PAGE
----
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C++

Exception Handling at C++ Constructor

SOMENATH MUKHOPADHYAY

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It is a very common problem in C++ that if a class's constructor throws an exception (say

memory allocation exception) how we should handle it. Think about the following piece of code.

CASE I:

class A{

private: int i;

//if exception is thrown in the constructor of A, i will de destroyed by stack unwinding

//and the thrown exception will be caught

A()

{

i = 10;

throw MyException(“Exception thrown in constructor of A()”);

}

void main(){

try{

A();

}

catch(MyException& e){

e.printerrmsg();

}

}

Here class A's constructor has thrown an exception.. so the best way to handle such situation is to instantiate A inside a try block...if exception is thrown in the constructor of A, i will be destroyed by stack unwinding and the thrown exception will be caught... try­catch block in exception is very important as constructor cannot return anything to indicate to the caller that something wrong has happened...

CASE II

Lets consider the following case.

class A{

private:

char* str1;

char* str2;

A()

{

str1 = new char[100];

str2 = new char[100];

}

}

Here in class A we have two dynamically allocated char array. Now suppose while constructing A, the system was able to successfully construct the first char array, i.e. str1. However, while allocating the memory of str2, it throws OutOfMemory exception. As we know the destructor of an object will be called only if the object is fully constructed. But in this case the object is not fully constructed. Hence even if we release the memory in the destructor of A, it will never be called in this case. So what we will have is that the stack based pointers, i.e. str1 and str2 will be deleted because of stack unwinding. If you can’t understand the previous line, here is what happened when we allocate a memory in heap. Look at the following diagram. This is what happened when we write char* ptr = new char[100];

drawing.png

It means that the ptr itself is on the stack while the memory that it is pointing to is in the heap.

So the memory that have been allocated in the Heap won’t be destroyed. Hence we will have two blocks of heap memory ( one for the str1 that is 100 bytes long and the other for whatever have been allocated by str2 before the exception being thrown) which are not referenced by any pointer (str1 and str2 which have already been destroyed by the stack unwinding). Hence it is a case of memory leak.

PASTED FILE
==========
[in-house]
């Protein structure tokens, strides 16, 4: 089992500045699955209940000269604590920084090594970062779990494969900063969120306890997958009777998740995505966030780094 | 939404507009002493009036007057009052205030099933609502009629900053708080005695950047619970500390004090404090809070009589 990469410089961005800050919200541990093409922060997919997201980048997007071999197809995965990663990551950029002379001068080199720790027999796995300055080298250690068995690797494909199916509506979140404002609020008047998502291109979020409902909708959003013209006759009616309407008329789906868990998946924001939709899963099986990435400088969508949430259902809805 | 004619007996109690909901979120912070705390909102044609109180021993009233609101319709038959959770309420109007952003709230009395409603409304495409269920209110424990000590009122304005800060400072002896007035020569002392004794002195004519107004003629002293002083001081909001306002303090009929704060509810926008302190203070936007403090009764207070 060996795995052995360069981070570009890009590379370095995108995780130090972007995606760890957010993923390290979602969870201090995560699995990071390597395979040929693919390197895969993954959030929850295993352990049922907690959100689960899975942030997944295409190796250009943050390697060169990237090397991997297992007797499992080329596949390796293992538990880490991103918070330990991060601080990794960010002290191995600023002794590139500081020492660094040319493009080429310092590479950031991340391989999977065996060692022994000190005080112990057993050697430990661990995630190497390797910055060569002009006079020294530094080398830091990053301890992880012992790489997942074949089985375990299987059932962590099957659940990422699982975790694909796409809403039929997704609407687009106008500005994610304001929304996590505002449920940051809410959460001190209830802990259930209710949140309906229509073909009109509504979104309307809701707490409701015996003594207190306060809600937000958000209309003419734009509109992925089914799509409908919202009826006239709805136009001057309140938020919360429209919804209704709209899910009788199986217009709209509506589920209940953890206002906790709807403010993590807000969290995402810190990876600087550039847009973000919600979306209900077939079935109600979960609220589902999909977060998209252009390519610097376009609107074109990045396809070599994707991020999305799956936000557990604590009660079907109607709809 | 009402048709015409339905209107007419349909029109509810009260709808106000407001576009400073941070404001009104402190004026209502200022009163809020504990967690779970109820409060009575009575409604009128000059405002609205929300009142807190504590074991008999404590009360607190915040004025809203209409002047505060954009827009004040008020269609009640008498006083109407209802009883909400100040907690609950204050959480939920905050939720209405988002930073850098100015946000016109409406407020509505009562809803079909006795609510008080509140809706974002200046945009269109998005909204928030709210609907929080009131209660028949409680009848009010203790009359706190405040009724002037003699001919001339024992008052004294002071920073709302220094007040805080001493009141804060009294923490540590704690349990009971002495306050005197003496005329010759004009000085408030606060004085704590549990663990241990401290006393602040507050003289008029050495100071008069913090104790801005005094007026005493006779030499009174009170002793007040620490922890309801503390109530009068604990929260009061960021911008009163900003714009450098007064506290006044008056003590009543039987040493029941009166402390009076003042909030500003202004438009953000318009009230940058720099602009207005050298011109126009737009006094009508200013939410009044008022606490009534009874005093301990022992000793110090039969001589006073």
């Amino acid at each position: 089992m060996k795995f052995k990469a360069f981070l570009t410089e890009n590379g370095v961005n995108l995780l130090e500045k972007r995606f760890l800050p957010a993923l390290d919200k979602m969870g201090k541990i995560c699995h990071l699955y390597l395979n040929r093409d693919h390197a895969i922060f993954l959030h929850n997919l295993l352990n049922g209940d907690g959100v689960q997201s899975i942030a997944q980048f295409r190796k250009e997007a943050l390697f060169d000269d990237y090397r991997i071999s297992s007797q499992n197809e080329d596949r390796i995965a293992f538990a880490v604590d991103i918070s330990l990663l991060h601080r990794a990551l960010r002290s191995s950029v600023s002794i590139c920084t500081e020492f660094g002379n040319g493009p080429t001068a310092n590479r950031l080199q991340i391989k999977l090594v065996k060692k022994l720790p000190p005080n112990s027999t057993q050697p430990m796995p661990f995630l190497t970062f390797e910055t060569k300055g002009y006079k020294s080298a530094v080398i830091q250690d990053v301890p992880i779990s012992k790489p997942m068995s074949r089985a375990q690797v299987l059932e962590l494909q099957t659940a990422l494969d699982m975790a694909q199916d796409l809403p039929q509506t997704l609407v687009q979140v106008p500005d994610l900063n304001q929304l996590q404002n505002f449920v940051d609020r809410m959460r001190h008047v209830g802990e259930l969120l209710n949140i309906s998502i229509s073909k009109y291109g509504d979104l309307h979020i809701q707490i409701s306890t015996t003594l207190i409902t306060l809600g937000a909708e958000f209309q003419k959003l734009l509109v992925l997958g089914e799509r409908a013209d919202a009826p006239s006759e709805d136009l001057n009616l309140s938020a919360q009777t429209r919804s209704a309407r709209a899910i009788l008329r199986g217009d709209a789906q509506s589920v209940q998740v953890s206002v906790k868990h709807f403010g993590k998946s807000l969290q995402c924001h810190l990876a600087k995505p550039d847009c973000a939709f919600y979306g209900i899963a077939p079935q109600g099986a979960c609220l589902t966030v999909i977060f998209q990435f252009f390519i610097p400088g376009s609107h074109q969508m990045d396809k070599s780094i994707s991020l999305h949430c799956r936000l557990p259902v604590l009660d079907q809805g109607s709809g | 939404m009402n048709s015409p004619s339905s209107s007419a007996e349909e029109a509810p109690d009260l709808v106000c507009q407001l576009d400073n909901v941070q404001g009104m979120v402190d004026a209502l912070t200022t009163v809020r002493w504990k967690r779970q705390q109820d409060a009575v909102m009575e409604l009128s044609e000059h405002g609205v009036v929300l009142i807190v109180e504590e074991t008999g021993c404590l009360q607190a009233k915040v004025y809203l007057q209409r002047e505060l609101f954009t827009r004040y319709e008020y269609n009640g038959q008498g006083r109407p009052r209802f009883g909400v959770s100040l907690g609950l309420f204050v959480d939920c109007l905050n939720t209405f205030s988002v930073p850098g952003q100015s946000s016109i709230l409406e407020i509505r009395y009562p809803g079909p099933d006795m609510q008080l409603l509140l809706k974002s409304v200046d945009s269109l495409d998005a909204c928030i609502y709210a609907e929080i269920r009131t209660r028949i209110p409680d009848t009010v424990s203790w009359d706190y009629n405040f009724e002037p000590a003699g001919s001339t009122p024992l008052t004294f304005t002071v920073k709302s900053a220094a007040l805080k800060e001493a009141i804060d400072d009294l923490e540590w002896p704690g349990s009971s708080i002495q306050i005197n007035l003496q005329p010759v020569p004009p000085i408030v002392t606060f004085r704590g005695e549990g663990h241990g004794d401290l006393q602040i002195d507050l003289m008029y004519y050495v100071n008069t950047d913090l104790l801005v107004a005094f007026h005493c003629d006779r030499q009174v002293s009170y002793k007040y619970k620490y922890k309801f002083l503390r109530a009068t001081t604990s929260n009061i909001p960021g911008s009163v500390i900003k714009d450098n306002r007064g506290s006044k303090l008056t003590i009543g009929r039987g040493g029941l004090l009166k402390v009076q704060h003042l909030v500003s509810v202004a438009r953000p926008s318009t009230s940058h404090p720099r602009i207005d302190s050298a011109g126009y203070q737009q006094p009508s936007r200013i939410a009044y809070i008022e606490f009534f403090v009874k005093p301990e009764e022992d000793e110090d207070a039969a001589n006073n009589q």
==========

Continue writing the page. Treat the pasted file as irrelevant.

Now the question is how can we handle the above situation. We can do it as follows.

class A{

private:

char* str1;

char* str2;

A()

{

try{

str1 = new char[100];

}

catch (...){

delete[] str1;

throw(); //rethrow exception

}

try{

str2 = new char[100];

}

catch(...){

delete[] str1;

delete[] str2;

throw(); //rethrow exception

}

But the best way to handle this kind of situation in modern C++ is to use auto_ptr/shared_ptr.

Look at the following piece of code to know how we have used boost’s shared pointer to avoid

memory leaks in the C++ constructor.

#include <iostream>

#include <string>

#include <memory>

#include <boost/shared_ptr.hpp>

#include <boost/shared_array.hpp>

using namespace std;

class SomeClass{

public:

SomeClass(){}

~SomeClass(){};

typedef boost::shared_ptr<SomeClass> pSomeClass;

typedef boost::shared_ptr<cha> pChar;

typedef boost::shared_array<char> pBuffer;

class MyException{

public:

MyException(string str){

msg = str;

}

void printerrmsg(){

cout<<msg.c_str<<endl;

}

private:

string msg;

class A{

private:

int i;

pChar m_ptrChar;

pSomeClass m_ptrSomeClass;

pBuffer m_pCharBuffer;

public:

A():m_ptrChar(new char),m_ptrSomeClass(new SomeClass),m_pCharBuffer(new

char[100])

{

i = 10;

throw MyException("Exception at A's constructor");

}

In Symbian C++, it is handled by a concept called two phase constructor... (it came into the

picture because there was no template concept in earlier Symbian C++, and hence there was

no auto_ptr)... in this process, if we want to create a dynamic memory allocation at the heap

pointed by say *pMem, then in the first phase of construction we initialize the object pointed by pMem;. obviously this cannot throw exception... We then push this pMem to the cleanup stack...

and in the second phase of construction, we allocate memory pointed by pMem... so, if the

constructor fails while allocating memory, we still have a reference of pMem in the cleanup

stack... we just need to pop it and destroy it... hence there is no chance of memory leak...


EXCEPTION CLASS

#include <iostream>

#include <string>

#include <memory>

class MyException(string str){

private:

string msg;

public:

MyException(string str){

msg = str;

}

void printerrmsg(){

cout<<msg.c_str()<<endl;

}

}